Exposé Online banner

The Telescopes — As Light Return
(Tapete TR351, 2017, CD / LP)

by Henry Schneider, Published 2017-08-25

As Light Return Cover art

Since 1987, Stephen Lawrie and a variety of different musicians have been performing live and recording under the name of The Telescopes. As Light Return is their ninth album, their second on Tapete Records. This changing band makeup has become part of Lawrie’s concept, varying from concert to concert and release to release. My only other exposure to The Telescopes is their 2012 7-inch Black Eyed Dog on defunct Irish indie label Trensmat Records. That EP featured a cover of Nick Drake’s song and is vastly different from the wall of noise and distortion on As Light Return. Belying the uplifting title of As Light Return, the five instrumental tracks are a dark and blistering sonic assault, just like Acid Mothers Temple at their most abstract. Lawrie has over-processed his electric guitar to produce screeching feedback and layers of distortion with interacting overtones that sound like a spongey wall of sound, which is also conveyed by the cover art. Sometimes there is a detectable rhythm and percussion track buried under the noisy sludge like on “You Can’t Reach What You Hunger” or “Something in My Brain.” On the other tracks it is as if time stands still and all you experience is an endless, merciless sonic attack. If you listen carefully, you may detect the sibilant sounds of subliminal vocals. Only on “Something in My Brain” can you actually distinguish a voice and some of the words, which I guess is the something in Lawrie’s brain. Overall the music reminds me of Canadian Aidan Baker’s project Nadja. And I guess As Light Return answers the question of what do you get when you over-process the guitar? A “Hand Full of Ashes” or a “Handful of Ashes,” tracks 3 and 5. While not an engaging disc, this music requires a discerning palate to fully appreciate.


Filed under: New releases, 2017 releases

Related artist(s): The Telescopes

Latest news

2017-09-06
Holger Czukay RIP – Holger Czukay, a musical experimentalist without boundaries who has been involved with expanding the sound palette of rock music since the late 60s, has died at the age of 79. After studying with Karlheinz Stockhausen in the early 60s, he became fascinated with the possibilities of rock music, and was a co-founder of the pioneering group Can. He leaves behind an impressive body of work both as musician and producer. » Read more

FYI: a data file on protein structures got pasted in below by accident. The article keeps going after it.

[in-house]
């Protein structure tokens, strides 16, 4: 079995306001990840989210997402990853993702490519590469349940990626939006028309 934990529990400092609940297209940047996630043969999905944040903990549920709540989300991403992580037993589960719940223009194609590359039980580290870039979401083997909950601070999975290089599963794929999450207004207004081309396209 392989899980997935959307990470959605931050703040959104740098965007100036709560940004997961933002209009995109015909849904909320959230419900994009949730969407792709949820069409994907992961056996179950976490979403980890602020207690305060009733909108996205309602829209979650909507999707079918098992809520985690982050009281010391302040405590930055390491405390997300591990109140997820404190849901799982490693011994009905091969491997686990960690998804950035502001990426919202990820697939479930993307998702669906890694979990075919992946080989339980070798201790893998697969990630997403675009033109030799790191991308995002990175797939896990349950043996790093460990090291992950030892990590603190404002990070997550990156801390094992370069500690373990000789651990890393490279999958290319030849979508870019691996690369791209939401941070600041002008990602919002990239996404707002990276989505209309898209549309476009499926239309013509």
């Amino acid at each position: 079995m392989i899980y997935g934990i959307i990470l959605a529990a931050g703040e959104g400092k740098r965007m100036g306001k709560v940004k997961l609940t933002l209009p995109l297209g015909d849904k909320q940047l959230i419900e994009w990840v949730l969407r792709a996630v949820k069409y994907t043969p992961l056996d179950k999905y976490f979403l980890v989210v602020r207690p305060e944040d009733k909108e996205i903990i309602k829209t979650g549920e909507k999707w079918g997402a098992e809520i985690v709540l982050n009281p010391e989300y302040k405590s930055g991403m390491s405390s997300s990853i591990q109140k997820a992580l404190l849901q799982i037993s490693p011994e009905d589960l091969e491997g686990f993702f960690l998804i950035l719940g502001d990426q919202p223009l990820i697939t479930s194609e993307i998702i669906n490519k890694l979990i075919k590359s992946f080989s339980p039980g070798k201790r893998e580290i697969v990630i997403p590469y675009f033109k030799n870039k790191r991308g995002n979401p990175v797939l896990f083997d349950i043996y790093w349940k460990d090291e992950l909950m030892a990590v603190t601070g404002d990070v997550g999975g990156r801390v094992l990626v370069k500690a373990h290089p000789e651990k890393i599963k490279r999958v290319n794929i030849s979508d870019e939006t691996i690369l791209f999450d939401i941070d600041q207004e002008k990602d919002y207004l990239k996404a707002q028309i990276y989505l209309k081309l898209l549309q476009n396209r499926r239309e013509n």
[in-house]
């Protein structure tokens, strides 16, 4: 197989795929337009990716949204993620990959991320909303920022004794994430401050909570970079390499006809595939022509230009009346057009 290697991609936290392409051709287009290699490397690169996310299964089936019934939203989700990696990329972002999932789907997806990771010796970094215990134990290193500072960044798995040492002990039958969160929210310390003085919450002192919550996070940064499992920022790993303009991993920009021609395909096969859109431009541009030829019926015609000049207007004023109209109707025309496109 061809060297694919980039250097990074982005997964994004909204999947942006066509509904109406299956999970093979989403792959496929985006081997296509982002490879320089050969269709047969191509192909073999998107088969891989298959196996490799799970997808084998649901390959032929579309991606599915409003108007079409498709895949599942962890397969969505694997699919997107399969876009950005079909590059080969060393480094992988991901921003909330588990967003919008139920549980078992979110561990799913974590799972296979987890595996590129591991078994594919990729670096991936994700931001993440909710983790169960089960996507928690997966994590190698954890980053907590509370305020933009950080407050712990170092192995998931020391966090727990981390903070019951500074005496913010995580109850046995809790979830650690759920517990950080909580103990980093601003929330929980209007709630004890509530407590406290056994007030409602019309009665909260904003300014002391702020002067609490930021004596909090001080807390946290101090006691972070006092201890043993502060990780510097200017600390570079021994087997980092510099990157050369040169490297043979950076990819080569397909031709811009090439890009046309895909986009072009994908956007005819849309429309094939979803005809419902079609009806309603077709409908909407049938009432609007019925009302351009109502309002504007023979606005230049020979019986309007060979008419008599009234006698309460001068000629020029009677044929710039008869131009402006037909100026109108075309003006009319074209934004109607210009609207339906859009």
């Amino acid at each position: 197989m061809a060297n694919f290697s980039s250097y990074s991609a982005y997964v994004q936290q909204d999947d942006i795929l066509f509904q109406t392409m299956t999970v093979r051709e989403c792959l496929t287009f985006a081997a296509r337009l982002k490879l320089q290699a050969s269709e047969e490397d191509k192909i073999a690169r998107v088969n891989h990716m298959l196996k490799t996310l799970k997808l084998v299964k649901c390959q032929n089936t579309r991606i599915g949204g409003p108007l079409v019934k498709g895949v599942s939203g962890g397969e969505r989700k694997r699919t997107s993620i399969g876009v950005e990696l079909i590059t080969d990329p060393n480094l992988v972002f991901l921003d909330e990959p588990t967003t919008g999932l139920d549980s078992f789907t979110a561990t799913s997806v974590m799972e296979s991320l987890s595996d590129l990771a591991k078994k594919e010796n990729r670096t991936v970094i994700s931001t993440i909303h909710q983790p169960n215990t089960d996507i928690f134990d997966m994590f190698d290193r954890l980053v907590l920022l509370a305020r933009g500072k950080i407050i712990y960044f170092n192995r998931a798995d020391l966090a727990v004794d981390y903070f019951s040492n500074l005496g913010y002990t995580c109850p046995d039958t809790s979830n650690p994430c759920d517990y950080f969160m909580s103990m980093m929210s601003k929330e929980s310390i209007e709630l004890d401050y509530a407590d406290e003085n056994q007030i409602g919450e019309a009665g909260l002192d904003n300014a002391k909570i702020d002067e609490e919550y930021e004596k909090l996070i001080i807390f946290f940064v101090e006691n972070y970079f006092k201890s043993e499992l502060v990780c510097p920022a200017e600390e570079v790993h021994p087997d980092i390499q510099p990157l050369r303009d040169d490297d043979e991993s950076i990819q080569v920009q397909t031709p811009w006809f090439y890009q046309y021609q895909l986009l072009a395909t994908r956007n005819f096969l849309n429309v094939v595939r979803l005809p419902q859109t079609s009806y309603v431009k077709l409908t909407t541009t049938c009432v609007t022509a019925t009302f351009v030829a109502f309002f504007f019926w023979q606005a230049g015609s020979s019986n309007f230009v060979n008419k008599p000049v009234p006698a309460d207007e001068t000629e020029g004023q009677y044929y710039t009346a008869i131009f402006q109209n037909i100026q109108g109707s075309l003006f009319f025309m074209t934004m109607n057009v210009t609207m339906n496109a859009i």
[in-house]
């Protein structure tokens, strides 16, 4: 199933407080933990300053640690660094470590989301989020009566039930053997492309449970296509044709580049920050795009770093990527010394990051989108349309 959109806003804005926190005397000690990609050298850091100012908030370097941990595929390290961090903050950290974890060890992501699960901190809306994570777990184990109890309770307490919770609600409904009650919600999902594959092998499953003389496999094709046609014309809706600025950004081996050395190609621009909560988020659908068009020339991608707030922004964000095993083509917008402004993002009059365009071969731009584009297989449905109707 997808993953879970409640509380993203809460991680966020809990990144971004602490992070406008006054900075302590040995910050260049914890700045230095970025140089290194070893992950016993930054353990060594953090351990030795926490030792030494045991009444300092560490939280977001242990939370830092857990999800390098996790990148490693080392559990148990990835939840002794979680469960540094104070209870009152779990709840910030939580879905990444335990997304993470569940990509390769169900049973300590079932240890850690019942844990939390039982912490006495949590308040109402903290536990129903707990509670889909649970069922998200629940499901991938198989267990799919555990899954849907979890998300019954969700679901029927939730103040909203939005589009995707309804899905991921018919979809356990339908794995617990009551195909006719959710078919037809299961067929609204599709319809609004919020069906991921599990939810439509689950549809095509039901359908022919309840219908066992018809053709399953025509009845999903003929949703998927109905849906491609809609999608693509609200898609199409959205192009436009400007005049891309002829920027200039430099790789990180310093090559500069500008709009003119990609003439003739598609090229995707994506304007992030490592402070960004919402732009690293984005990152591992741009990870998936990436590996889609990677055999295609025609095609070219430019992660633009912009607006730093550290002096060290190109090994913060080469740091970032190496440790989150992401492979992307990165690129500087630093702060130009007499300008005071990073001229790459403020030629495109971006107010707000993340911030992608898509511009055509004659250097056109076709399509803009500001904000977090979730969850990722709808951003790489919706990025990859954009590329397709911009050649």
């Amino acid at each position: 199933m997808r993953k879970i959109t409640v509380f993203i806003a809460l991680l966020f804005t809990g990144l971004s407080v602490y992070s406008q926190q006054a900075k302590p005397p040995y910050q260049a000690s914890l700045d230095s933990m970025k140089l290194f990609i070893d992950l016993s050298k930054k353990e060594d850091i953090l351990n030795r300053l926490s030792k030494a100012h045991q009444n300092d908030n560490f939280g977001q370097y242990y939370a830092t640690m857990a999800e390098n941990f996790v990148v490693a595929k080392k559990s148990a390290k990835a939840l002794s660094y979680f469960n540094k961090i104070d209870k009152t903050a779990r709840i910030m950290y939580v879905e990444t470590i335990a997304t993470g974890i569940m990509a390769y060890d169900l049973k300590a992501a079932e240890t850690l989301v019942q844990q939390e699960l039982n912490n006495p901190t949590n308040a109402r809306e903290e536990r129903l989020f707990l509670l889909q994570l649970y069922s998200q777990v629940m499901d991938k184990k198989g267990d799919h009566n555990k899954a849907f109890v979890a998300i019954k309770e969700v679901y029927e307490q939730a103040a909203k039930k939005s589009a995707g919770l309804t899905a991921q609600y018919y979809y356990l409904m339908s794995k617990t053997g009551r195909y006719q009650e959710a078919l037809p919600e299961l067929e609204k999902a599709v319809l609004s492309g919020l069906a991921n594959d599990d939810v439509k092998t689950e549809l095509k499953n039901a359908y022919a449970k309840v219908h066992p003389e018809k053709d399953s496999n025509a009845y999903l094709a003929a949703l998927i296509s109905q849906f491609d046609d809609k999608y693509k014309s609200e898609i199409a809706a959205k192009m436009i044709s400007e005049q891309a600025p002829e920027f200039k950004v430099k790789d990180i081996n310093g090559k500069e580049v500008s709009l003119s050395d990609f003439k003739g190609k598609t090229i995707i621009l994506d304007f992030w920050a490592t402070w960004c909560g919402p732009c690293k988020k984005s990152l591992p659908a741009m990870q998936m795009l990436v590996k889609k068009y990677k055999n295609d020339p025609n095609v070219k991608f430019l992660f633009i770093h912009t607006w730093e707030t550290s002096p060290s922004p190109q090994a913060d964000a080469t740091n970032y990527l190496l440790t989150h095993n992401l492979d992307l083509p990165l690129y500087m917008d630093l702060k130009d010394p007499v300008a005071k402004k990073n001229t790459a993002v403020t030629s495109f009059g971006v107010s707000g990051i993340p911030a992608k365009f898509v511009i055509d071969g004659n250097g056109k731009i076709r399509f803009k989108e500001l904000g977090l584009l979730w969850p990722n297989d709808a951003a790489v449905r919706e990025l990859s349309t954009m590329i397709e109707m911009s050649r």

2017-08-22
John Abercrombie RIP – Another of the greats of jazz guitar has left us. John Abercrombie plied his way through a beautiful series of albums on the ECM label as well as bringing his talent to bear on albums by many of jazz's greatest artists. From his early work in the group Dreams to Gateway and outstanding work with Billy Cobham, Jack DeJohnette, Kenny Wheeler, and many more to his own trios and quartets, he brought a unique instrumental voice to the world. » Read more

2017-07-27
Yestival Dates Beef up the Beat – Word reaches us that Dylan Howe (son of guitarist Steve Howe) will be joining Yes on their "Yestival" tour, drumming alongside longtime band member Alan White. » Read more

2017-05-19
First ProgStock Festival Set for October – October 2017 will see the inaugural edition of a festival called ProgStock in Rahway, New Jersey at the Union County Performing Arts Center. With a definite slant towards neo-progressive music, the event is sure to please many fans with the inclusion of such artists as Echolyn, Glass Hammer, and Aisles. The festival will take place October 13-15. » Read more

2017-05-05
Clive Brooks RIP – Word reaches us today of another sad passing in the music world. Drummer Clive Brooks, best known as a member of such Canterbury bands as Egg, Uriel / Arzachel, and Groundhogs, has died at the age of 67. Details are sketchy at this point. The news was reported on Nick Mason's Facebook page — Brooks was Mason's drum tech. » Read more


Previously in Exposé...

At War with Self - Acts of God – Guitarist Glenn Snelwar's second release under the At War with Self moniker is a curious turn in direction. By pushing the project in a more personalized course the possibilities for subsequent live...  (2008) » Read more



Listen & discover



Print issues